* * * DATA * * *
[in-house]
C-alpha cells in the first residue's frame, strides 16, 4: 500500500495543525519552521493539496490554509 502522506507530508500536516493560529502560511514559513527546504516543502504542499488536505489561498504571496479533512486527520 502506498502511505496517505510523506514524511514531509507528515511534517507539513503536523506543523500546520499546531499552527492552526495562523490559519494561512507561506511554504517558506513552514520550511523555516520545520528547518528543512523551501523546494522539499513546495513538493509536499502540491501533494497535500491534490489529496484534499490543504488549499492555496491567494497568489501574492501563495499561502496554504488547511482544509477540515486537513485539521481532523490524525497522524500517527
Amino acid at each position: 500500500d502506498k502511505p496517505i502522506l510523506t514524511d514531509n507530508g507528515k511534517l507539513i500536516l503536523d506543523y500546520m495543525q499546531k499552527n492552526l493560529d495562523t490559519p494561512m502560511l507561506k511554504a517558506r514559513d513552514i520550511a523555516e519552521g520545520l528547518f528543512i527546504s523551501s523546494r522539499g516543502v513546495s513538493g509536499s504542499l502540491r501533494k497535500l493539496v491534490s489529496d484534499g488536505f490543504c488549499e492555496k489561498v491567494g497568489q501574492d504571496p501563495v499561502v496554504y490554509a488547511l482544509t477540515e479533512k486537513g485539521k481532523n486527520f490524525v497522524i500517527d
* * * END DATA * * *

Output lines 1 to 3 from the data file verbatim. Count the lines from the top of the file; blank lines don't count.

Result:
[in-house]
C-alpha cells in the first residue's frame, strides 16, 4: 500500500495543525519552521493539496490554509 502522506507530508500536516493560529502560511514559513527546504516543502504542499488536505489561498504571496479533512486527520 502506498502511505496517505510523506514524511514531509507528515511534517507539513503536523506543523500546520499546531499552527492552526495562523490559519494561512507561506511554504517558506513552514520550511523555516520545520528547518528543512523551501523546494522539499513546495513538493509536499502540491501533494497535500491534490489529496484534499490543504488549499492555496491567494497568489501574492501563495499561502496554504488547511482544509477540515486537513485539521481532523490524525497522524500517527
Amino acid at each position: 500500500d502506498k502511505p496517505i502522506l510523506t514524511d514531509n507530508g507528515k511534517l507539513i500536516l503536523d506543523y500546520m495543525q499546531k499552527n492552526l493560529d495562523t490559519p494561512m502560511l507561506k511554504a517558506r514559513d513552514i520550511a523555516e519552521g520545520l528547518f528543512i527546504s523551501s523546494r522539499g516543502v513546495s513538493g509536499s504542499l502540491r501533494k497535500l493539496v491534490s489529496d484534499g488536505f490543504c488549499e492555496k489561498v491567494g497568489q501574492d504571496p501563495v499561502v496554504y490554509a488547511l482544509t477540515e479533512k486537513g485539521k481532523n486527520f490524525v497522524i500517527d